My son, the statistician, calculated the odds of my husband surviving the type of heart attack he had, combined with the odds of him coming out of his coma without significant neurological impairment and determined that he had only a .72% chance of having the recovery he did for a short time. (Less than 1%… Just let that sink in.). He told his father that he “had a better chance of winning the Hunger Games twice than surviving this heart attack”.
Because we were so far from home, I stayed with our oldest daughter, sleeping on a slowly leaking air mattress (or her couch depending upon how many others were also there), with a few nights spent in the hospital when I was afraid to leave, and a few nights in my cousin’s hotel room when she flew down to check on me and dragged me away from his bedside. My husband temporarily turned a corner, and I had gotten my first significant sleep then; it was the first time that I didn’t feel guilty leaving.
During his temporary recovery, my husband’s s cognitive functioning was assessed by “Dr. G” (our son). He had been researching anoxia and performing assessments on his father whenever he could. From what we could tell, and what he communicated to us, he seemed to remember a great deal except the day of the actual event (the day I have mentally been referring to as The Day the World Stopped, Along with My Husband’s Heart). Anything outside the hospital almost ceased to exist for me. At the time, I likened the feeling to emerging from a cave, blinking into the light and slowly reorienting myself to a new existence. I remember thinking that as long as my big lug of a husband was by my side, it was a reality I could and would handle. As I said to him at his bedside while I begged him to return to me, “We haven’t had an easy life, but it has been a good one.”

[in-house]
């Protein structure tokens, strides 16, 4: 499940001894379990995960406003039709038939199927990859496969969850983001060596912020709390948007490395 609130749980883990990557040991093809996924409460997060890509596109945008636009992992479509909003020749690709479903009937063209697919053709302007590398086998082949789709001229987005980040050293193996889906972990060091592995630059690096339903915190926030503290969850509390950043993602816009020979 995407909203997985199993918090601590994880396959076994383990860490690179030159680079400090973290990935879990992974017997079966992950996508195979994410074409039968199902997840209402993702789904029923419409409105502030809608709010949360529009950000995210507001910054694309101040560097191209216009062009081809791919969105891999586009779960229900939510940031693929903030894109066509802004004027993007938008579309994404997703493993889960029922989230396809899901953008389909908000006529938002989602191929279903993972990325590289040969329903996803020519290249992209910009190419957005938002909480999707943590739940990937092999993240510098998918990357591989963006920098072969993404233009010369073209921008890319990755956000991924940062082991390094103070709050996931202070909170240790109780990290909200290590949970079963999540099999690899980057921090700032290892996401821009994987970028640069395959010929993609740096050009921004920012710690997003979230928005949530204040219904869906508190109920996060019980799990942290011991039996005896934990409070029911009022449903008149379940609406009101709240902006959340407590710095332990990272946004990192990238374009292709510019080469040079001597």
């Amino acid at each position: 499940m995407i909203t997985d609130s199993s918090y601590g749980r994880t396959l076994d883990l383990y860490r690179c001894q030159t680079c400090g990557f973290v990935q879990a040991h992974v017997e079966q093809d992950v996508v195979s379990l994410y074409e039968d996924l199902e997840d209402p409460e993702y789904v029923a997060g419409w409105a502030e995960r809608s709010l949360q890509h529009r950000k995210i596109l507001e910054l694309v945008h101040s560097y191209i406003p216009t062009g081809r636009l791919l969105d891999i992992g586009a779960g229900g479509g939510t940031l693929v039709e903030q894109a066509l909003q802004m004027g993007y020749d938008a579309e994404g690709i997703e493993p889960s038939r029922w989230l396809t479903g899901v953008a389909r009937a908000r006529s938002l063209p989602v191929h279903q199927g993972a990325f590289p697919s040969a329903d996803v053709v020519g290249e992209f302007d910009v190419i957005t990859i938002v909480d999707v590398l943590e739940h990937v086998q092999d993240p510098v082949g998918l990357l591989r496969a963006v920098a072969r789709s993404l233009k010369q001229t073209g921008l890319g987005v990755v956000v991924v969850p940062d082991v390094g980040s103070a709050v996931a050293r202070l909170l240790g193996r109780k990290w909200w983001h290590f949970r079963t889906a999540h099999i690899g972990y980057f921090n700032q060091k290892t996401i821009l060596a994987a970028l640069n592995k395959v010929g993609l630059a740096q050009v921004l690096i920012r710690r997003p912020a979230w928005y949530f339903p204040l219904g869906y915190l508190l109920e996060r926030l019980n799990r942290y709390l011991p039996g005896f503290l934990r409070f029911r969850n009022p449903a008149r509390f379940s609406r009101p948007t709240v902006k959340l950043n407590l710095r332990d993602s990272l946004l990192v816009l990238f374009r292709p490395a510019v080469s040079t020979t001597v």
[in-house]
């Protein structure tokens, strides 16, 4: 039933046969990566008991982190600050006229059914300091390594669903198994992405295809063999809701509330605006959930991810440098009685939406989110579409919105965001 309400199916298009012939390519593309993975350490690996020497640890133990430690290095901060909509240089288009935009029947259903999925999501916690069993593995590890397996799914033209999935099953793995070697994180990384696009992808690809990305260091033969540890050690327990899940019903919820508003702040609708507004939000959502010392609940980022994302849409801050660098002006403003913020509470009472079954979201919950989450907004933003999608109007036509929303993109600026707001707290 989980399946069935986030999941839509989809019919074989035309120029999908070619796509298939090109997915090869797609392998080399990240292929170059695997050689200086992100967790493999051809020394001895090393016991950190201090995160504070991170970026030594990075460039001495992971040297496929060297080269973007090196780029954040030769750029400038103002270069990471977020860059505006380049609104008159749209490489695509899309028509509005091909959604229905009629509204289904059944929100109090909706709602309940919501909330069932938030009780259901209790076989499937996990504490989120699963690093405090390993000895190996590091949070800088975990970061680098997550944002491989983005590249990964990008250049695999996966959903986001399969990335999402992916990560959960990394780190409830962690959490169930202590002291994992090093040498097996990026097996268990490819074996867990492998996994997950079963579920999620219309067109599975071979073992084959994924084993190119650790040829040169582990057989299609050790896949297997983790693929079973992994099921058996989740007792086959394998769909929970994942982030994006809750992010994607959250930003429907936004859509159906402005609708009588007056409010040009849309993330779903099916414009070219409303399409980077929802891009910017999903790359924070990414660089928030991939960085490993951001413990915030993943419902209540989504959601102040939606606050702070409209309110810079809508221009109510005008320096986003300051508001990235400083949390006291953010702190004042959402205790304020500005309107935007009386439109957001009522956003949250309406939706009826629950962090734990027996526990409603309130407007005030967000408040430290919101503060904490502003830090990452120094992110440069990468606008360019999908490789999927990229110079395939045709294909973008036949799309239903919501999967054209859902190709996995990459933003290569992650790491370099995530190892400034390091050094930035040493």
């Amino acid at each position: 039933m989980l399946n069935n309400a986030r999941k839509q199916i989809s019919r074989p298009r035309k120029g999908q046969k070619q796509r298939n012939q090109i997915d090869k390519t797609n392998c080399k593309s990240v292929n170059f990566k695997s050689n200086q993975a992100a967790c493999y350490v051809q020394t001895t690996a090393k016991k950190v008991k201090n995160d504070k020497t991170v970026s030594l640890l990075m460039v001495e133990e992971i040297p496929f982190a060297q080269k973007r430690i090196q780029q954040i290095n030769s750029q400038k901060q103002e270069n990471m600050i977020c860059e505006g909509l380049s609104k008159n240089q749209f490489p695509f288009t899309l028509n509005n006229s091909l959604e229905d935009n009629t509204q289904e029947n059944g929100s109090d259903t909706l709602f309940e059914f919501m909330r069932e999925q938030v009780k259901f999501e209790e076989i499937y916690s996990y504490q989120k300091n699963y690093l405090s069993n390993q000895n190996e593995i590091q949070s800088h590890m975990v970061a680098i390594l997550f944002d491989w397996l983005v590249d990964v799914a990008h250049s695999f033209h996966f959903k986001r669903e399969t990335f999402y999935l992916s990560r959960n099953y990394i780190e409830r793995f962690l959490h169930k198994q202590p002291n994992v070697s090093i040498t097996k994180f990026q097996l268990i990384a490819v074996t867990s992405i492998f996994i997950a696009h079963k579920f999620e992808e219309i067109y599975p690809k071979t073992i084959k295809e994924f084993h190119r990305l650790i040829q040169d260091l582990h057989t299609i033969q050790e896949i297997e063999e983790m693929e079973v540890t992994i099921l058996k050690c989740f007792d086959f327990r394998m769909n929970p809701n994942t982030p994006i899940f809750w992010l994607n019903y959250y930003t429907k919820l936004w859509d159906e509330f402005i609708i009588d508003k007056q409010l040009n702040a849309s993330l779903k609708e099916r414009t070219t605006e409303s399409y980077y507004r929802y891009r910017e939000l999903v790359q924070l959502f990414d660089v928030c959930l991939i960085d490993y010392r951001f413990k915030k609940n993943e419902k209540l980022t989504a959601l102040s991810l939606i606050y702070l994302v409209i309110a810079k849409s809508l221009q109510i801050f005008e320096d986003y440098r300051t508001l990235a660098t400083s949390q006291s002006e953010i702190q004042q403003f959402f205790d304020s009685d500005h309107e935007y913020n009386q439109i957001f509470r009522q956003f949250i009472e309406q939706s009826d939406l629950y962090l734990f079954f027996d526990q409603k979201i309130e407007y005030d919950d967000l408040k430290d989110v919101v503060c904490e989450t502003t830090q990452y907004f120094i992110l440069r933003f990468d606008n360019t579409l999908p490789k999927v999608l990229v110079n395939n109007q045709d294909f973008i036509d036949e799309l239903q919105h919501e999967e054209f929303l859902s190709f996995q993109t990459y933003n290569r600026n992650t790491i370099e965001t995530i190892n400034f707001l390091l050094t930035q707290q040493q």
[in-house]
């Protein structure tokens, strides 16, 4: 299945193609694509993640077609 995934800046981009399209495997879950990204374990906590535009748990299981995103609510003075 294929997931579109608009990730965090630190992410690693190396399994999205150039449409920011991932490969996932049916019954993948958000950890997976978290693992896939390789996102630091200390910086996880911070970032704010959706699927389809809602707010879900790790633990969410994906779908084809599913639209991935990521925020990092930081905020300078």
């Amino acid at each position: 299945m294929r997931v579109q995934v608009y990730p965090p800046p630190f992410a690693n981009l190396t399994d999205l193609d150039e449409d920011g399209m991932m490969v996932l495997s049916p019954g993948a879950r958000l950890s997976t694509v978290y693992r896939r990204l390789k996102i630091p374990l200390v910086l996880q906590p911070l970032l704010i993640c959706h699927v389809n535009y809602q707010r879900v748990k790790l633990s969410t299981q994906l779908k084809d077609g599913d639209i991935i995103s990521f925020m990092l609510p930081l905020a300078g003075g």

When all was said and done, he survived about 14 days following his heart attack, and even had a couple of good days thrown in where the kids and I were able to interact and communicate with him. He was unable to speak due to the ventilator, but through hand gestures and expressions, he was able to let us know that he was not in pain, that he (eventually) remembered us all, and he even gave a thumbs-up of approval for my daughter’s choice of boyfriends (much to her relief – although he had previously told her he liked the young man, knowing he still approved when he was in no shape to spare her feelings was very reassuring). We (thankfully) were able to take a few short videos with our phones which highlight his (all too brief) return to us; one of him waving when my daughter said “Hi, Daddy!” is especially bittersweet. I have been unable to watch them since he died; I’m just too raw emotionally right now. But I’m guessing that somewhere in the future, those videos may bring me great comfort to see how he unselfishly gave us those moments of joy to treasure. I believe that even until the very end, he wanted to protect us and save us from as much pain as possible. Because that’s what a husband and father should do, right? Yeah… I think so, too.